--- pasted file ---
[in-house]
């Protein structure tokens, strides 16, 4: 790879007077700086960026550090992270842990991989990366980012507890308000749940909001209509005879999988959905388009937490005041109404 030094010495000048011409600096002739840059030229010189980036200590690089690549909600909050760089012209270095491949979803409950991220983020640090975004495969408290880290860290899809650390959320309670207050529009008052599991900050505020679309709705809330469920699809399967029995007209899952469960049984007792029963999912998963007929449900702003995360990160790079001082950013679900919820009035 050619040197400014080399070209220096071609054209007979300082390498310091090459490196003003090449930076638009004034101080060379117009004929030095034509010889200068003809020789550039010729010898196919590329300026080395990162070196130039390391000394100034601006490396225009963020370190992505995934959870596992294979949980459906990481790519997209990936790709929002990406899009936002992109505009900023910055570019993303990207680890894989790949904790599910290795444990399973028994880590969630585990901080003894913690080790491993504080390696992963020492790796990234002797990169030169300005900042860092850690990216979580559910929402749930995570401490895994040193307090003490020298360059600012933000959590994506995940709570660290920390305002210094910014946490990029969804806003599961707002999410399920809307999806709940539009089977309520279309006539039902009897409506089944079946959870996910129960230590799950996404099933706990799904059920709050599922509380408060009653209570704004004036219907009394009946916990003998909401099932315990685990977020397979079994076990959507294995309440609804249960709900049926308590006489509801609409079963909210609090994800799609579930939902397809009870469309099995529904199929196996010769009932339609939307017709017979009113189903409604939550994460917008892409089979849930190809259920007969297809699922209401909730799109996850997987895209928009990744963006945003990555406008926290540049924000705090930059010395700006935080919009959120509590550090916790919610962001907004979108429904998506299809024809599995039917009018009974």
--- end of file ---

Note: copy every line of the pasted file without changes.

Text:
[in-house]
């Protein structure tokens, strides 16, 4: 790879007077700086960026550090992270842990991989990366980012507890308000749940909001209509005879999988959905388009937490005041109404 030094010495000048011409600096002739840059030229010189980036200590690089690549909600909050760089012209270095491949979803409950991220983020640090975004495969408290880290860290899809650390959320309670207050529009008052599991900050505020679309709705809330469920699809399967029995007209899952469960049984007792029963999912998963007929449900702003995360990160790079001082950013679900919820009035 050619040197400014080399070209220096071609054209007979300082390498310091090459490196003003090449930076638009004034101080060379117009004929030095034509010889200068003809020789550039010729010898196919590329300026080395990162070196130039390391000394100034601006490396225009963020370190992505995934959870596992294979949980459906990481790519997209990936790709929002990406899009936002992109505009900023910055570019993303990207680890894989790949904790599910290795444990399973028994880590969630585990901080003894913690080790491993504080390696992963020492790796990234002797990169030169300005900042860092850690990216979580559910929402749930995570401490895994040193307090003490020298360059600012933000959590994506995940709570660290920390305002210094910014946490990029969804806003599961707002999410399920809307999806709940539009089977309520279309006539039902009897409506089944079946959870996910129960230590799950996404099933706990799904059920709050599922509380408060009653209570704004004036219907009394009946916990003998909401099932315990685990977020397979079994076990959507294995309440609804249960709900049926308590006489509801609409079963909210609090994800799609579930939902397809009870469309099995529904199929196996010769009932339609939307017709017979009113189903409604939550994460917008892409089979849930190809259920007969297809699922209401909730799109996850997987895209928009990744963006945003990555406008926290540049924000705090930059010395700006935080919009959120509590550090916790919610962001907004979108429904998506299809024809599995039917009018009974």